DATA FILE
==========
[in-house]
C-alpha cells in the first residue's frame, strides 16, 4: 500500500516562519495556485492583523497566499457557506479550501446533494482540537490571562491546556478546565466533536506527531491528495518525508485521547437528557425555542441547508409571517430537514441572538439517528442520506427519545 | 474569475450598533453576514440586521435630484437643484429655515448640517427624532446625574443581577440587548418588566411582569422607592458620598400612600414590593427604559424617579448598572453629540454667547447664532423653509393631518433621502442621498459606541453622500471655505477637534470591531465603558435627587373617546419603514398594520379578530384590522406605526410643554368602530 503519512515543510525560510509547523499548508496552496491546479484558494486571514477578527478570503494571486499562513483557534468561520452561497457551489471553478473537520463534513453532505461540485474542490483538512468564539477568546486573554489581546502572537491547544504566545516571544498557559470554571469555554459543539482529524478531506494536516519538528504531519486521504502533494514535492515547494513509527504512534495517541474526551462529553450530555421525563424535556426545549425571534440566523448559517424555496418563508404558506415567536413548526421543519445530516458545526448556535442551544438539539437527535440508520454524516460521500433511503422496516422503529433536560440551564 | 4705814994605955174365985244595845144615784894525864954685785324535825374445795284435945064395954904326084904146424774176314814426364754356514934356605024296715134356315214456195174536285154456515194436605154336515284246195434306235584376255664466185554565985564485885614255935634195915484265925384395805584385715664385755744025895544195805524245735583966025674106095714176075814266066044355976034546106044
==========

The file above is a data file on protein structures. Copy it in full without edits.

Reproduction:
[in-house]
C-alpha cells in the first residue's frame, strides 16, 4: 500500500516562519495556485492583523497566499457557506479550501446533494482540537490571562491546556478546565466533536506527531491528495518525508485521547437528557425555542441547508409571517430537514441572538439517528442520506427519545 | 474569475450598533453576514440586521435630484437643484429655515448640517427624532446625574443581577440587548418588566411582569422607592458620598400612600414590593427604559424617579448598572453629540454667547447664532423653509393631518433621502442621498459606541453622500471655505477637534470591531465603558435627587373617546419603514398594520379578530384590522406605526410643554368602530 503519512515543510525560510509547523499548508496552496491546479484558494486571514477578527478570503494571486499562513483557534468561520452561497457551489471553478473537520463534513453532505461540485474542490483538512468564539477568546486573554489581546502572537491547544504566545516571544498557559470554571469555554459543539482529524478531506494536516519538528504531519486521504502533494514535492515547494513509527504512534495517541474526551462529553450530555421525563424535556426545549425571534440566523448559517424555496418563508404558506415567536413548526421543519445530516458545526448556535442551544438539539437527535440508520454524516460521500433511503422496516422503529433536560440551564 | 4705814994605955174365985244595845144615784894525864954685785324535825374445795284435945064395954904326084904146424774176314814426364754356514934356605024296715134356315214456195174536285154456515194436605154336515284246195434306235584376255664466185554565985564485885614255935634195915484265925384395805584385715664385755744025895544195805524245735583966025674106095714176075814266066044355976034546106044